Broward News

Right-Wing Nuts Accidentally Make Fun of Themselves

One of the more rabid of our local right-wing outfits proved itself mentally defective last weekend, posting a bizarro-world image with an anti-immigrant theme on its Facebook page. See also: - Everett Wilkinson: Tea Party Extremist, Media Darling

Neither the image nor the sentiments were atypical of the group, the grandly named West Palm Beach-based National Liberty Federation. Thing is, the image -- a tableau of George Washington amid clouds of glory, Liberty Bell in one hand, Ten Commandments in the other, moocher furriners of many lands at his feet begging for handouts -- was lifted from a video game in which the image is used to spoof the wingnuts.

As first noted and described on the gamer site Kotaku the image (now deleted) is:

from the video game BioShock Infinite, where it's used as propaganda for the Founders, a jingoistic, xenophobic group that runs the floating city of Columbia. They're the videogame equivalent of the Tea Party, and they're portrayed as a nasty group of racist white men.

The NLF (not to be confused with the NFL, or with this NLF) is the spawn of Everett Wilkinson, formerly "Chairman of South Florida Tea Party as well as the Florida Tea Party Patriots," who made his political bones, he writes:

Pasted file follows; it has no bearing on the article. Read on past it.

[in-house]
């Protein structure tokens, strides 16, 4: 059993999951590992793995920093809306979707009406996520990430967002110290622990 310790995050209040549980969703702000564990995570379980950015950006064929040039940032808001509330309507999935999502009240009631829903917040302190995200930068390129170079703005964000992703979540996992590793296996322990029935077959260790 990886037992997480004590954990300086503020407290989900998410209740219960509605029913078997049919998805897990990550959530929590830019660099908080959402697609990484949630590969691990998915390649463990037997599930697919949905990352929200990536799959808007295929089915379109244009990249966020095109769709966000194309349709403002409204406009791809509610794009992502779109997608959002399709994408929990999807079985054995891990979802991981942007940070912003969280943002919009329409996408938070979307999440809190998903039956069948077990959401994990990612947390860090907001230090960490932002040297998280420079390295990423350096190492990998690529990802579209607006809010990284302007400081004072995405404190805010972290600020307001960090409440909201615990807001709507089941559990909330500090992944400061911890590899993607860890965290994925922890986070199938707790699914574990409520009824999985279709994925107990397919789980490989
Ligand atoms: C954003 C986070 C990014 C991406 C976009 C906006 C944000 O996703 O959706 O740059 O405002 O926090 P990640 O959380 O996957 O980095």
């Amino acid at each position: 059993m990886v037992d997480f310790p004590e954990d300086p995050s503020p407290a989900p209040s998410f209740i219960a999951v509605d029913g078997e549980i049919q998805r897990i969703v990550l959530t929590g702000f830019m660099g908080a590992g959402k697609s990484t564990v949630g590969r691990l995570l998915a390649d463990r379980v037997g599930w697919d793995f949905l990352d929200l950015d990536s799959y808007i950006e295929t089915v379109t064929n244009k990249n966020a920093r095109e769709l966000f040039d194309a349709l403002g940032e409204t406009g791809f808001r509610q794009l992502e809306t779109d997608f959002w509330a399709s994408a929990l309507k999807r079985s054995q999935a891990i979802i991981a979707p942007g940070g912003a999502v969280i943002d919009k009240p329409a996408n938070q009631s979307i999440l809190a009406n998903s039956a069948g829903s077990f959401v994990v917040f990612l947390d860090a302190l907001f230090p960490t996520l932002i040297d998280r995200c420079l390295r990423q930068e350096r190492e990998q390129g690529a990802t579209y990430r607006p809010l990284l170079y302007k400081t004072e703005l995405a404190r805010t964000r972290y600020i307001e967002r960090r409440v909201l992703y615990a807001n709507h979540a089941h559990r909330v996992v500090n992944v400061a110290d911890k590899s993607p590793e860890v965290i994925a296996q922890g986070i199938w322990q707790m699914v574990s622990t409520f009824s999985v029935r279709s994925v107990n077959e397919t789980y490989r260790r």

in grade school [where he] successfully helped George Bush Sr. beat Michael Dukakis in his school's election by telling fellow students Dukakis was going make them go to school all year round.

This graduate of the Roger Stone school of political ethics has since sunk so low he's even been disowned by fellow rabid righties like BizPac Review. They denounced him last summer, at the height of the Trayvon Martin/George Zimmerman affair, as a "race hustler," writing:

Wilkinson, one of the original tea party organizers in Palm Beach County, thinks martial law will be declared over the George Zimmerman verdict and wouldn't be surprised if 15,000 Russian troops were on the streets helping the Department of Homeland Security. In the email, he recommends that if you live in an "infected" area, you should get out, "unless you like the idea of spending anytime in a FEMA Camp."

Of course, Wilkinson's solution for such apocalyptic B-movie catastrophes is relatively simple and pathetically predictable. You can help prevent all this by "making a generous donation of $25, $50, $100 or more to help us keep up the fight for America."

Wilkinson's taste in imagery does sometimes appeal to us, though. Like this.

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